In brief, I have found this book to be at once a unique and rich selection of daily readings. It should have a wide audience and a long life.
–‑Lyle W. Dorsett, professor of Christian Formation and Ministries, Wheaton College, Wheaton, Illinois
Special thanks go to Professor Jerry Root, Lewis scholar at Wheaton College, for his keen insights into Lewis. We would also like to express our gratitude to Corey Thomas, Marjorie Lamp Mead, and the staff of the Marion E. Wade Center for their kind and invaluable assistance as we consulted books from C. S. Lewis’s library. We also want to thank Anna Thiel for proofreading the manuscript; her careful attention to detail and insightful comments proved most helpful.
Note to Reader
Scholars tend to make subjective value judgments about the degree to which various authors influenced Lewis. It is not our purpose to quantify or rank the influence of any of these writers.
At times Lewis in his own writings clearly states that an author had a favorable impression on him. At other times he quotes an author with approval or to support a point. These writers have (to the best of our knowledge) been included in this volume.
In Lewis’s professional capacity as literary critic, he dealt with authors who made a positive contribution to the field. Other authors he may have simply enjoyed for his own reading pleasure. With this in mind, we have included writers who are consistent with Lewis’s own viewpoint and whose works are found in his personal library, housed at the Marion E. Wade Center in Wheaton, Illinois. Many of these volumes have been annotated and the marginalia betray a positive bias.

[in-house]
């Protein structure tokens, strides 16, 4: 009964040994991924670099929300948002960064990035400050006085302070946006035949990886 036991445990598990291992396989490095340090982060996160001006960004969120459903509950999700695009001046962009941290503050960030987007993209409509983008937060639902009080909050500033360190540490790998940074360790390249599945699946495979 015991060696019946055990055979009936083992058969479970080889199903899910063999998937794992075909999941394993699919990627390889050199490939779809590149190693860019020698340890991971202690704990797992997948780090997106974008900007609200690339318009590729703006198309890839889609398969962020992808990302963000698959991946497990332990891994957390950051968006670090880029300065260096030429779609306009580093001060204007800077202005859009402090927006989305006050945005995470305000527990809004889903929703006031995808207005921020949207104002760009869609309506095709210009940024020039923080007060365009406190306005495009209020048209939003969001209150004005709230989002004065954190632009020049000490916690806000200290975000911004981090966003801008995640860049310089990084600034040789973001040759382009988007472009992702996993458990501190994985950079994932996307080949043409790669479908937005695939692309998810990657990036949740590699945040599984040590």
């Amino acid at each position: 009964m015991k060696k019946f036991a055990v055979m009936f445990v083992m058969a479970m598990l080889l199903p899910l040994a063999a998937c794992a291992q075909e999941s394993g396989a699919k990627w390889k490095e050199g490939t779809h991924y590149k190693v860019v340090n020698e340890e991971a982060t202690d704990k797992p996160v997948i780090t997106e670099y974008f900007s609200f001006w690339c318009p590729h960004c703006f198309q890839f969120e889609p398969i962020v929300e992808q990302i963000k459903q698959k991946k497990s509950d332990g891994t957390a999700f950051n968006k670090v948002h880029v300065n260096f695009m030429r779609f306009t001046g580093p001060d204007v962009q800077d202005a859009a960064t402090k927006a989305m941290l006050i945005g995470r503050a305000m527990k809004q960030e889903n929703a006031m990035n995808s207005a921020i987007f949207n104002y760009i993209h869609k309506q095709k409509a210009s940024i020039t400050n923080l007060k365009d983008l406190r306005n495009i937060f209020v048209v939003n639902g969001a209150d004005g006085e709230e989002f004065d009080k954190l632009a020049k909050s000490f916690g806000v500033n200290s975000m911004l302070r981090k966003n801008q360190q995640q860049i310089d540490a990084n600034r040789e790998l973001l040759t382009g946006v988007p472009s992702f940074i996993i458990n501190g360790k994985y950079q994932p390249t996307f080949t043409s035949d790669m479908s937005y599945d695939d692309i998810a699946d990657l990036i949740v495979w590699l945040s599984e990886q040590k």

We have included some works that played a role in the evolution of his thought that he may, in turn, have left behind. We have not included writers he was familiar with but was either neutral or hostile toward throughout his life. Finally, we have attempted to please those who are aficionados of the complete range of “Lewisiana” as well as those who are familiar only with his popular works.
Please note that we have assigned categories to the selections to help identify some of the themes that would attract Lewis in his reading and research. They are somewhat arbitrary and subjective but will help avoid a random approach and allow readers to gravitate to their initial areas of interest.
When I wrote my master’s thesis on C. S. Lewis twenty-five years ago at University College Dublin, I thought there had already been an exhaustive study of possible spiritual and literary influences on this towering twentieth-century shaper of Christian thought. Yet still today, readers and scholars pour out a perpetual torrent of books, articles, and graduate theses, continuing to speculate on these same influences. This proves there is still much to be learned about the origins of Lewis’s intellectual and spiritual backgrounds. Yet, except for the scholars doing the research, most of us are probably not familiar with these sources of his inspiration.